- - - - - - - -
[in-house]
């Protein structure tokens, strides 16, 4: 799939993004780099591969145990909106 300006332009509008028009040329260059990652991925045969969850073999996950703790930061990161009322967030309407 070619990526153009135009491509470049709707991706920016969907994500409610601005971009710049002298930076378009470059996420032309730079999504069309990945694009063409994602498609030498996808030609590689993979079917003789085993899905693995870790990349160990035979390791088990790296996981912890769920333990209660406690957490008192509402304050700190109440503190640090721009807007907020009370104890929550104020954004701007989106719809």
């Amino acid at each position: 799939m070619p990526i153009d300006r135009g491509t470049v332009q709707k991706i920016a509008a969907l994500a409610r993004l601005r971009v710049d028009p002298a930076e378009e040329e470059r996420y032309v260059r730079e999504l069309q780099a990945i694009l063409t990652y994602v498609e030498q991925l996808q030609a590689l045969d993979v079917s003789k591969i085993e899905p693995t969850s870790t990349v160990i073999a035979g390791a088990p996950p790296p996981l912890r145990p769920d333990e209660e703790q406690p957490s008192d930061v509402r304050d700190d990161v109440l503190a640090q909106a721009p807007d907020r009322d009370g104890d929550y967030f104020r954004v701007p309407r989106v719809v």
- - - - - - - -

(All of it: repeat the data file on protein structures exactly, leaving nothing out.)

[in-house]
């Protein structure tokens, strides 16, 4: 799939993004780099591969145990909106 300006332009509008028009040329260059990652991925045969969850073999996950703790930061990161009322967030309407 070619990526153009135009491509470049709707991706920016969907994500409610601005971009710049002298930076378009470059996420032309730079999504069309990945694009063409994602498609030498996808030609590689993979079917003789085993899905693995870790990349160990035979390791088990790296996981912890769920333990209660406690957490008192509402304050700190109440503190640090721009807007907020009370104890929550104020954004701007989106719809």
């Amino acid at each position: 799939m070619p990526i153009d300006r135009g491509t470049v332009q709707k991706i920016a509008a969907l994500a409610r993004l601005r971009v710049d028009p002298a930076e378009e040329e470059r996420y032309v260059r730079e999504l069309q780099a990945i694009l063409t990652y994602v498609e030498q991925l996808q030609a590689l045969d993979v079917s003789k591969i085993e899905p693995t969850s870790t990349v160990i073999a035979g390791a088990p996950p790296p996981l912890r145990p769920d333990e209660e703790q406690p957490s008192d930061v509402r304050d700190d990161v109440l503190a640090q909106a721009p807007d907020r009322d009370g104890d929550y967030f104020r954004v701007p309407r989106v719809v």